Military surgeons needed to be diligently trained to properly triage and wounded and sick soldiers and decide when and what kind of amputations were called for in each high pressure situation. But there weren't many of these highly-trained doctors. In 1861, 114 surgeons joined the US military, and 24 left to join the Confederate army, according to the writing of Dr Stanley Burns for PBS.

That left the North with just 90 doctors in its service, facing thousands of gruesome injuries and tough decisions in highly unsanitary conditions. There were far more injuries than highly trained physicians, however, meaning that many inexperienced doctors jumped at the opportunity to try their hand at surgery. But amputations at the time were not for the faint of heart or the untrained hand.

Civil War 'bone pit' found at Manassas
Lateral view of distal right femur. Reconstructed fragments show the bullet
entrance wound [Credit: Kate D. Sherwood, Smithsonian Institution]
By the time the Civil War began, anesthesia had been invented, but was not always available, so amputations needed to be done as quickly as possible to keep a soldier from dying of shock and pain. A combat surgeon would have tourniqueted the limb to restrict blood flow to it.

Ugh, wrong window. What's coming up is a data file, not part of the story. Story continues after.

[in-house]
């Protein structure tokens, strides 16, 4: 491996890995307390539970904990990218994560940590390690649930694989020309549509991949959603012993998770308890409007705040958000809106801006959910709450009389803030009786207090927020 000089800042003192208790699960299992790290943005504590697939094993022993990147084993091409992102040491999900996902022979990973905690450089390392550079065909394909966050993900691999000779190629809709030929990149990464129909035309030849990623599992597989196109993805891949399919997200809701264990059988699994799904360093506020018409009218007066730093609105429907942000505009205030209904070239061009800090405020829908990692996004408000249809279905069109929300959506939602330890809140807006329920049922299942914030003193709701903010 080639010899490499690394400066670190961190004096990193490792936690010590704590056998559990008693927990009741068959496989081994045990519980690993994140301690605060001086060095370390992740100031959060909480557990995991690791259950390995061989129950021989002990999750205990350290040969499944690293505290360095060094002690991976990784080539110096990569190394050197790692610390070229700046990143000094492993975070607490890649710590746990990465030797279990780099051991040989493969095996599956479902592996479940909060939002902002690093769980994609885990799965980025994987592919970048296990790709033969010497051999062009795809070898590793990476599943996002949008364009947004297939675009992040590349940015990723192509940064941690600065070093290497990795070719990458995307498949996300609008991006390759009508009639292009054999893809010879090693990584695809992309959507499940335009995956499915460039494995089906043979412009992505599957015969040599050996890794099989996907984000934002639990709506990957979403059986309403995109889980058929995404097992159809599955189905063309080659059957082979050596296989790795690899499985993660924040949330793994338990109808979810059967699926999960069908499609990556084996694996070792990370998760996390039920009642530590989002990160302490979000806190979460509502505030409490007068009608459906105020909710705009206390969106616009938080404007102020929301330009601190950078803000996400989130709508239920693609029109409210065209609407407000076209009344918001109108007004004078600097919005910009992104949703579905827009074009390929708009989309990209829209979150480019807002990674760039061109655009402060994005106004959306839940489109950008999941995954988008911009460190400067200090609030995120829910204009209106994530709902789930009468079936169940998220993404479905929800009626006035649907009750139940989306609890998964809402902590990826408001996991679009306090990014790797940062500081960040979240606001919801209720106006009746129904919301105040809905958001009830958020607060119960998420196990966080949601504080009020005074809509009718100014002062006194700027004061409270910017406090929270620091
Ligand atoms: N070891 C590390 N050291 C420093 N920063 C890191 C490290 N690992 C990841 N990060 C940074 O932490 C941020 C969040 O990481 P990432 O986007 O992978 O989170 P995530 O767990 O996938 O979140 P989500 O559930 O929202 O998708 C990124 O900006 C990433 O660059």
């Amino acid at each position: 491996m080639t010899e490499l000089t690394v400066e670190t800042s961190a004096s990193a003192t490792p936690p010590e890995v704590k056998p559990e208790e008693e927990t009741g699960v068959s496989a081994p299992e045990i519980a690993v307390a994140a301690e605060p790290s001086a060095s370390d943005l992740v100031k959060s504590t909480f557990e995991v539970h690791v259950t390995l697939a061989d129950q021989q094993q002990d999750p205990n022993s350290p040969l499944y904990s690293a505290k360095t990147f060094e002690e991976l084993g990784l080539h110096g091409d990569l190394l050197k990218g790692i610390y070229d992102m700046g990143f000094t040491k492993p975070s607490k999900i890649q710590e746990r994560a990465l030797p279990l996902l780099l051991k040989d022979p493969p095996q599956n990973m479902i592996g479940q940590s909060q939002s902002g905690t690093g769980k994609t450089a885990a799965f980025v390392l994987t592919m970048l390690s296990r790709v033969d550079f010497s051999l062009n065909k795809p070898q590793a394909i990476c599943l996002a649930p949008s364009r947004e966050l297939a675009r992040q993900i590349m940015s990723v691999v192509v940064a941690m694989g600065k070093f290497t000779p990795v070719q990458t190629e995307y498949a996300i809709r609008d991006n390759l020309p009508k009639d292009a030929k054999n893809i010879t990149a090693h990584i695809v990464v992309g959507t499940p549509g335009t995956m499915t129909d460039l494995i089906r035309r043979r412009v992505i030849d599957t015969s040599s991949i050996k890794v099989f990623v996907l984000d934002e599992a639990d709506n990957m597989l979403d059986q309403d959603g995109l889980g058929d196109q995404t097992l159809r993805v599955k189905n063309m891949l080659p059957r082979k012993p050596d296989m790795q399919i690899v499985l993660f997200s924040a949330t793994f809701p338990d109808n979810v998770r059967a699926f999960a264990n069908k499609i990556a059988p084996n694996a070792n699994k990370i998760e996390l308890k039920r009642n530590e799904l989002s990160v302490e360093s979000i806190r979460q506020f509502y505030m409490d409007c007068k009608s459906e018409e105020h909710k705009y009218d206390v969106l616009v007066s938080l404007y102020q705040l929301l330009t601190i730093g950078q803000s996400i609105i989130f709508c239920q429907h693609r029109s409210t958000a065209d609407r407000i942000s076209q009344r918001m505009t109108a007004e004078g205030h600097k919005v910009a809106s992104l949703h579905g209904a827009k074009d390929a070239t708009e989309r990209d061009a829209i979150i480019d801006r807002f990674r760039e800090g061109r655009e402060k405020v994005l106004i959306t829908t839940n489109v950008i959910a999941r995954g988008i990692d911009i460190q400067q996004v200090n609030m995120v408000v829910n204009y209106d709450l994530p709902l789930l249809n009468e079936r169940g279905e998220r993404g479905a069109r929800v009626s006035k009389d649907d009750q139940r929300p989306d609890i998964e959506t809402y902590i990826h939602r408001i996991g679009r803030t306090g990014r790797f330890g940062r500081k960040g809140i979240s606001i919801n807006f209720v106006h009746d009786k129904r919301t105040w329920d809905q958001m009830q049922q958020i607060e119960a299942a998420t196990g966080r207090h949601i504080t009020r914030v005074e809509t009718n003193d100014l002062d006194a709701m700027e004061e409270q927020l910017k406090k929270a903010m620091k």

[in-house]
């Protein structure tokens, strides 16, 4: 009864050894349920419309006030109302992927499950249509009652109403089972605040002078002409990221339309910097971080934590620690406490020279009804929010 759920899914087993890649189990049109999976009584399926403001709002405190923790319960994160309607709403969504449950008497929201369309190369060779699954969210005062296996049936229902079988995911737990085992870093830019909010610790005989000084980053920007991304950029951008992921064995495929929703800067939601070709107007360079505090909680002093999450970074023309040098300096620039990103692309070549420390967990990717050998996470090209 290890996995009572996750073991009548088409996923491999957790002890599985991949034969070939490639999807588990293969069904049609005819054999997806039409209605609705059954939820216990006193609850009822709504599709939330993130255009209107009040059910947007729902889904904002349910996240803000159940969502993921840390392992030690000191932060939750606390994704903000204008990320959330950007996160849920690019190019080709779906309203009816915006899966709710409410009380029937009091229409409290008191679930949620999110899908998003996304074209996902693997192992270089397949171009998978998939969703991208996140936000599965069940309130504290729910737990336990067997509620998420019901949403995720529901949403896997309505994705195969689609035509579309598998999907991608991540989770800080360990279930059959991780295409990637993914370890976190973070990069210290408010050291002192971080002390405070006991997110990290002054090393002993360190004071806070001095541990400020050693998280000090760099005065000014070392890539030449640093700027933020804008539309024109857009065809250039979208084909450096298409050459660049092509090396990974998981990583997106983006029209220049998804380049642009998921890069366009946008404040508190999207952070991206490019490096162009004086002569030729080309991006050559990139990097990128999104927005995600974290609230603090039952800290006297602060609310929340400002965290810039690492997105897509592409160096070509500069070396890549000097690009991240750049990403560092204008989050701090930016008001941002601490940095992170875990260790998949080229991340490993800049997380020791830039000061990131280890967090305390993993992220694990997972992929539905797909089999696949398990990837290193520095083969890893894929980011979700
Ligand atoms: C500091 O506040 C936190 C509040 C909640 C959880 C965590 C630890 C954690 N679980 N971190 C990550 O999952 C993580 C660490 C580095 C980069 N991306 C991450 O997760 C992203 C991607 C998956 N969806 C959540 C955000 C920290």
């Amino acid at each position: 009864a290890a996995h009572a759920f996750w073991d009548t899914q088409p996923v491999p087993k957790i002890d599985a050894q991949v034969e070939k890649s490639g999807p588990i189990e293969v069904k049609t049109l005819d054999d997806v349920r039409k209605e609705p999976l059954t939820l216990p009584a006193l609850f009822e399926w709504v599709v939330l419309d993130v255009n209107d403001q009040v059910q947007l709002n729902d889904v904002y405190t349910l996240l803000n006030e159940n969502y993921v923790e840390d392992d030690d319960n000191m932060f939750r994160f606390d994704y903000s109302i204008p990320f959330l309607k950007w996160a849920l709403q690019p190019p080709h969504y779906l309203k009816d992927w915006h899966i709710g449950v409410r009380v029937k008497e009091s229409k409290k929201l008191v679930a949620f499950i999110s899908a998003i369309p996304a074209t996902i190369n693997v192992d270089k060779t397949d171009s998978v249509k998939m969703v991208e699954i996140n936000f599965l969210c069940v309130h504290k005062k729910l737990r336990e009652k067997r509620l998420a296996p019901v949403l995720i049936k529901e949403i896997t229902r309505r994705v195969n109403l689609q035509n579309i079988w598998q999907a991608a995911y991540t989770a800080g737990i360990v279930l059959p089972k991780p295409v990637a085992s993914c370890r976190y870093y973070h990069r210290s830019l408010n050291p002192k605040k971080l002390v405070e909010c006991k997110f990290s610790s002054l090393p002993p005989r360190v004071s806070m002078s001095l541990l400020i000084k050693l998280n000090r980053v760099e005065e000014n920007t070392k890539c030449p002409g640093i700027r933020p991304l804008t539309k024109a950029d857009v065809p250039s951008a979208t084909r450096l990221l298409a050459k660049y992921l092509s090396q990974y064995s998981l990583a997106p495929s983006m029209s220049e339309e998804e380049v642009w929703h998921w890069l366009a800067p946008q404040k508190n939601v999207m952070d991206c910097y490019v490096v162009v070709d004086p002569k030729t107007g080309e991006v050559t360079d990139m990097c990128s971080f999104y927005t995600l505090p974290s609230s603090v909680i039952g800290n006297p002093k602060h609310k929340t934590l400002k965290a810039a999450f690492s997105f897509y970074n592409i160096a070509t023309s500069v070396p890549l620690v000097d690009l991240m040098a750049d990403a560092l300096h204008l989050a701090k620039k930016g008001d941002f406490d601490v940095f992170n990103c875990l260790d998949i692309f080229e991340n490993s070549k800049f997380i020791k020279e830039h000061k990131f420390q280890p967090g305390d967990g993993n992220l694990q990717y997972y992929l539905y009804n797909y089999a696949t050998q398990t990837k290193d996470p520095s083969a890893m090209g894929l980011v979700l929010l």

The limb then had to be sawed off in a circular motion because that was the fastest possible way to get through the bone. Surprisingly, bleeding was a relatively rare cause of death in these surgeries. 

The concept of sterililty had not been introduced and surgeons often operated with dirty hands, meaning that infection was a major threat to the survival of their patients. Before and after the operation, they would have to closely monitor the operation site for white pus that would indicate a clean wound.

Civil War 'bone pit' found at Manassas
Amputated limbs from pit at the Smithsonian [Credit: NPS/Nathan King]
However, rather than bandaging the amputation site, they often let it heal on its own, by granulation, a process like scabbing. Some of the more deft surgeons left skin flaps to sew shut, forming a stump. About 60,000 surgeries were performed during the war, and about three quarters of them were amputations, the National Library of Medicine.

Operations to remove mangled limbs undoubtedly saved many lives during the Civil War - apparently including the 11 people whose body parts were found in the pit. These operations were risky, however. Notably, for every three Civil War soldiers who died on the battlefield, another five were killed by wartime diseases and infections.